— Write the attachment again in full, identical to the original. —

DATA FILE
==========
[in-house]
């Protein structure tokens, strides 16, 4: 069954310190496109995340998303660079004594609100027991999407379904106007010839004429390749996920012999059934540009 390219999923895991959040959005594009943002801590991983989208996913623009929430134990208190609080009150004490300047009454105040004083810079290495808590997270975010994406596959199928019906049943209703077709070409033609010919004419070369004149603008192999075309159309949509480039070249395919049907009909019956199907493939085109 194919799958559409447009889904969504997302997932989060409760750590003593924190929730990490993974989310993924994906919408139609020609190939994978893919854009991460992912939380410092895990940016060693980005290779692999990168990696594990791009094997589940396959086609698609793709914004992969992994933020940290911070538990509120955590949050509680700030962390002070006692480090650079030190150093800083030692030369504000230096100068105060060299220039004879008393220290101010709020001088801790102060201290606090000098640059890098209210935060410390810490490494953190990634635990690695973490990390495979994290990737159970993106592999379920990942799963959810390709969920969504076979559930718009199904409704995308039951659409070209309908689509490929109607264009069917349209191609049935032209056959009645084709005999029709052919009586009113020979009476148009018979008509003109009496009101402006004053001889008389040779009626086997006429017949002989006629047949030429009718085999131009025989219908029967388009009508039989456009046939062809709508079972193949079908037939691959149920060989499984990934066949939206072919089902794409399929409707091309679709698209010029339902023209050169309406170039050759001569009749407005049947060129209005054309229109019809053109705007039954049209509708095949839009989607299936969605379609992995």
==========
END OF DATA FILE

[in-house]
């Protein structure tokens, strides 16, 4: 069954310190496109995340998303660079004594609100027991999407379904106007010839004429390749996920012999059934540009 390219999923895991959040959005594009943002801590991983989208996913623009929430134990208190609080009150004490300047009454105040004083810079290495808590997270975010994406596959199928019906049943209703077709070409033609010919004419070369004149603008192999075309159309949509480039070249395919049907009909019956199907493939085109 194919799958559409447009889904969504997302997932989060409760750590003593924190929730990490993974989310993924994906919408139609020609190939994978893919854009991460992912939380410092895990940016060693980005290779692999990168990696594990791009094997589940396959086609698609793709914004992969992994933020940290911070538990509120955590949050509680700030962390002070006692480090650079030190150093800083030692030369504000230096100068105060060299220039004879008393220290101010709020001088801790102060201290606090000098640059890098209210935060410390810490490494953190990634635990690695973490990390495979994290990737159970993106592999379920990942799963959810390709969920969504076979559930718009199904409704995308039951659409070209309908689509490929109607264009069917349209191609049935032209056959009645084709005999029709052919009586009113020979009476148009018979008509003109009496009101402006004053001889008389040779009626086997006429017949002989006629047949030429009718085999131009025989219908029967388009009508039989456009046939062809709508079972193949079908037939691959149920060989499984990934066949939206072919089902794409399929409707091309679709698209010029339902023209050169309406170039050759001569009749407005049947060129209005054309229109019809053109705007039954049209509708095949839009989607299936969605379609992995």